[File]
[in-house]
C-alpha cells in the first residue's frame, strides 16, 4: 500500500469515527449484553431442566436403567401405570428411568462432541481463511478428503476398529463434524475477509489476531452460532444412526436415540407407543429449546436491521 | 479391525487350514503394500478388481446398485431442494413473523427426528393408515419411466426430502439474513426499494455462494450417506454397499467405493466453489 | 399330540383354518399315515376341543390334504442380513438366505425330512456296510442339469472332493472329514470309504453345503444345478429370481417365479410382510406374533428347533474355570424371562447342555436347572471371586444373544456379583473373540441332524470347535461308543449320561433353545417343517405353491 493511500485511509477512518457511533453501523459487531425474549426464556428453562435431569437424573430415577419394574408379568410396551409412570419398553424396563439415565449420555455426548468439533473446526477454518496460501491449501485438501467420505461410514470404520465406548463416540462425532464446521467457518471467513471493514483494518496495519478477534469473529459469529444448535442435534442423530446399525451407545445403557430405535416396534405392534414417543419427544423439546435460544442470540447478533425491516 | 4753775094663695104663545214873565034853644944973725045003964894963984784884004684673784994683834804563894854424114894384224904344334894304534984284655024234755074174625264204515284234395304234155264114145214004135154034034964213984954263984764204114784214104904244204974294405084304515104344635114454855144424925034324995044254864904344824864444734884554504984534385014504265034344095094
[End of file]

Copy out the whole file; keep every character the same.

[in-house]
C-alpha cells in the first residue's frame, strides 16, 4: 500500500469515527449484553431442566436403567401405570428411568462432541481463511478428503476398529463434524475477509489476531452460532444412526436415540407407543429449546436491521 | 479391525487350514503394500478388481446398485431442494413473523427426528393408515419411466426430502439474513426499494455462494450417506454397499467405493466453489 | 399330540383354518399315515376341543390334504442380513438366505425330512456296510442339469472332493472329514470309504453345503444345478429370481417365479410382510406374533428347533474355570424371562447342555436347572471371586444373544456379583473373540441332524470347535461308543449320561433353545417343517405353491 493511500485511509477512518457511533453501523459487531425474549426464556428453562435431569437424573430415577419394574408379568410396551409412570419398553424396563439415565449420555455426548468439533473446526477454518496460501491449501485438501467420505461410514470404520465406548463416540462425532464446521467457518471467513471493514483494518496495519478477534469473529459469529444448535442435534442423530446399525451407545445403557430405535416396534405392534414417543419427544423439546435460544442470540447478533425491516 | 4753775094663695104663545214873565034853644944973725045003964894963984784884004684673784994683834804563894854424114894384224904344334894304534984284655024234755074174625264204515284234395304234155264114145214004135154034034964213984954263984764204114784214104904244204974294405084304515104344635114454855144424925034324995044254864904344824864444734884554504984534385014504265034344095094